Smart Notes – Bill Simmons, football in 1938, Mark Cuban – 2/19/2011

Football has changed. The New Yorker (yes) writes about one of the handful of most famous football players of the day, in 1938, and this is what it had to say:

Bill Platt is just about what you’d expect the captain of a Yale football team to be — tall, heavy, blond, and offhand. We stopped by to see him in his rooms at Berkeley College, one of the newest of the Yale dormitories, a few nights before the Harvard game and thoughtlessly kept him up an hour past bedtime. Platt played his last game of football Saturday; next year he’ll have to start thinking about a career, which may be either politics, a tradition in his family, or law. He’s not in any hurry to decide. As an undergraduate, he spent his summers fishing in Maine; he said it seemed like no time at all each year before he was reporting to Ducky Pond again for fall practice. …

Once, Platt said as we got up to go, he’d decided idealistically that he needed something besides football as a character builder, and the spring he left Andover he shipped as deckhand on an American freighter to Shanghai and back. It was, he thought, the most interesting experience of his life. “Did it help your character?” we asked. “No,” he said.

How should you split your rent? First read the study, then check out the calculator.

Bill Simmons creating the Bill Simmons sports and literary site, and it actually sounds kind of great. Be sure to check out Quickish/Shanoff on this. (Very happy Klosterman is on board.) Even though this is bankrolled by ESPN, I look at this as similar to Freakonomics going off the NY Times website. For all the hoopla about HuffPo/AOL, etc, I think this is really the model: a multi-platform channel that focuses on web content but offers podcasts, books, ebooks, and other media “consumption,” with an actual editorial voice. Again, read Dan’s take on this, who probably thinks about this stuff more than anyone on planet earth (not a surprise given his Harvard MBA and years in the online media world.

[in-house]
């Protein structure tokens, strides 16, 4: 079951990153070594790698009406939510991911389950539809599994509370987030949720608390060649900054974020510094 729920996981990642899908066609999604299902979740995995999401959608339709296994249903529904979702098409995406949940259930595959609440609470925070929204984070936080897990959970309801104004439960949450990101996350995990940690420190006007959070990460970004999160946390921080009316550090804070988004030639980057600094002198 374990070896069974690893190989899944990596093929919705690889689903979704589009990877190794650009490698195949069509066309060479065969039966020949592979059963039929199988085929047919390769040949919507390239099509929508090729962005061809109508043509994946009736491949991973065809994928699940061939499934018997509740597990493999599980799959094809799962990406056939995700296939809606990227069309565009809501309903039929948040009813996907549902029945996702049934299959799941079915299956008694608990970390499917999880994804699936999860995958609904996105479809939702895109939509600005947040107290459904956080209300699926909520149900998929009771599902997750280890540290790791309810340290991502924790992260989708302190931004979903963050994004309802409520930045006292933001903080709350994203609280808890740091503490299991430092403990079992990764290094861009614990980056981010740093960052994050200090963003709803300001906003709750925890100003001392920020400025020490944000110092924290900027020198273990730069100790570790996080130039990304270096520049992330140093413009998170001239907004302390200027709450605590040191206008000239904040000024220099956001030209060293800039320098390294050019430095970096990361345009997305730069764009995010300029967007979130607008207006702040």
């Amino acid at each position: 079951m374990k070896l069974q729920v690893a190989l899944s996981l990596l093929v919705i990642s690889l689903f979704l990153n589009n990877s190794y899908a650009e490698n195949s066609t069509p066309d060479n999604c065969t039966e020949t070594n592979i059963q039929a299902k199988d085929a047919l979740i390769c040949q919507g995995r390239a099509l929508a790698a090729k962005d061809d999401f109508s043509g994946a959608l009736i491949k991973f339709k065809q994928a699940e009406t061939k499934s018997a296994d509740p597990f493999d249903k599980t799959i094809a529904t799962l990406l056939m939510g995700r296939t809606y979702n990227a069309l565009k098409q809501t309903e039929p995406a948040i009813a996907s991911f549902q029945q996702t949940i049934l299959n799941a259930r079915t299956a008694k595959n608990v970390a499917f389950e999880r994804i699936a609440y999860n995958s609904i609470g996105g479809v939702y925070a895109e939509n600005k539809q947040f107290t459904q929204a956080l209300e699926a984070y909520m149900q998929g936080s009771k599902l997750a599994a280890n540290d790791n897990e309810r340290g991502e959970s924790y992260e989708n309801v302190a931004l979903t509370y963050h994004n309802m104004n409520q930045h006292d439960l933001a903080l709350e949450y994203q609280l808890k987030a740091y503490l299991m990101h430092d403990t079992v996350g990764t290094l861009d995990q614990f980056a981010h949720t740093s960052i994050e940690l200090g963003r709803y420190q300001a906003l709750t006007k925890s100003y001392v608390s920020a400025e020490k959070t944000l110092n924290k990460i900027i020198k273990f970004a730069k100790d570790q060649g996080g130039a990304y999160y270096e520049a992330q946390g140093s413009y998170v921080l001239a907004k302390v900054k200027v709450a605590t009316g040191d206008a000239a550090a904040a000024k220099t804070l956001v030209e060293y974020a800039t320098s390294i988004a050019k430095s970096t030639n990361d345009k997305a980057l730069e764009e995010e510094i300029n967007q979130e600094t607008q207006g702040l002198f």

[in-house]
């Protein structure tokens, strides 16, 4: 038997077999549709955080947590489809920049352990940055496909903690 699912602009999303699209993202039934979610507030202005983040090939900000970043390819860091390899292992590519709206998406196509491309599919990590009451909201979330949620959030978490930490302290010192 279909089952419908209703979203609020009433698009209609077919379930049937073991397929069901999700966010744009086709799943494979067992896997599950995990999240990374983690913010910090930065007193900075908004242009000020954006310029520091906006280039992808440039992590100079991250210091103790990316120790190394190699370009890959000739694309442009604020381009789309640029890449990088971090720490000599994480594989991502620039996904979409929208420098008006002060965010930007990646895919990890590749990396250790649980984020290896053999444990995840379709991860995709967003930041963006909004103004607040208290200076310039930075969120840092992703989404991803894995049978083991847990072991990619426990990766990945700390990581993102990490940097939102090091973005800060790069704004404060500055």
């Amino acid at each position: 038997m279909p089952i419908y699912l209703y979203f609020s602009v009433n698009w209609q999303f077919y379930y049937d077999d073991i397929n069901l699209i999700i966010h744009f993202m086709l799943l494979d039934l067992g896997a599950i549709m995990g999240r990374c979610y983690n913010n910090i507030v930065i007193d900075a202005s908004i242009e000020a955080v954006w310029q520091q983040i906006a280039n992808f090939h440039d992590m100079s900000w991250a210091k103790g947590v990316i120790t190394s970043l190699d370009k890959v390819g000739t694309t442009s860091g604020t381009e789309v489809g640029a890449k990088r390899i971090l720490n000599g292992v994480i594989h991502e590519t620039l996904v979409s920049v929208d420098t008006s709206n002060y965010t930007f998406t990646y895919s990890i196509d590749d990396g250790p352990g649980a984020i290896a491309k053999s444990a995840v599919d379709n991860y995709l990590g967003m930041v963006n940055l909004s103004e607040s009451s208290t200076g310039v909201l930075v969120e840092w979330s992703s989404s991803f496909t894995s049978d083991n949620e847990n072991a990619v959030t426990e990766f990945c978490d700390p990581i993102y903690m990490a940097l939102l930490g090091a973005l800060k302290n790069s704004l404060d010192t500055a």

Why is college so expensive? Here’s a dialogue from the Times with David Leonhardt; Matt Yglesias with an old post and a critique of the “Olive Garden Theory of Higher Education.”

Bob Sanders, released. Sad story, but (a) injuries are brutal and (b) in the NFL you must be ruthless.

Don’t worry, Bryant is on the case. Supposedly HBO’s real sports is investigating the Cam Newton drama.

I still don’t buy that Mark Cuban’s playoff idea will go anywhere, even if he did set up some kind of entity.

  • Richmond

    Another interesting perspective on why college is so expensive from former Senate candidate Peter Schiff:

    http://www.youtube.com/watch?v=AIcfMMVcYZg

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  • ST

    Why is college so expensive? Easy: ever increasing demand, highly constricted supply. Starting a new university is incredibly difficult and resource intensive. At the same time more and more people find it economically necessary to go to college. Pretty basic.

    @ Richmond

    That line of thought is limited at best. Placing all the blame for rising costs on government ignores the explosive demand for a college education in recent generations. It also ignores the fact that public universities heavily subsidize undergraduate education, especially for in state students, and the fact that private universities increasingly offer grants and scholarships to make attendance more attractive. Schiff cites Yale and its rising costs, but fails to mention that Yale now fully subsidizes every student who comes from a family with 60K or less in yearly income. All other students pay on a sliding scale, and the average Yale student graduates with with only about 10K in debt after getting their degree.

    The logic of his proposal fails the smell test. If we end all government subsidies for higher education, people will indeed turn to the free market. Loan terms and interest rates will be worse, and more students will face the choice of either agreeing to bad terms or forgoing college. We saw this with the housing market, and I have no doubt it would happen quickly in this area as well. Those whose families already bear most or all of the burden of college may pay a little less, but costs will not drop as substantially as he suggests.

    I also find it both idiotic and laughable that he would question the value of the GI bill. Its one of the best government programs in history and did indeed help to build up the middle class. My own grandfather went to school on the GI bill after serving his country. Something he never could have done as man with no family wealth whatsoever and a wife and 2 kids to support. He used the GI money to pay tuition at a state school (so in effect he was subsidized from both sides) and was able to launch a long and productive working life.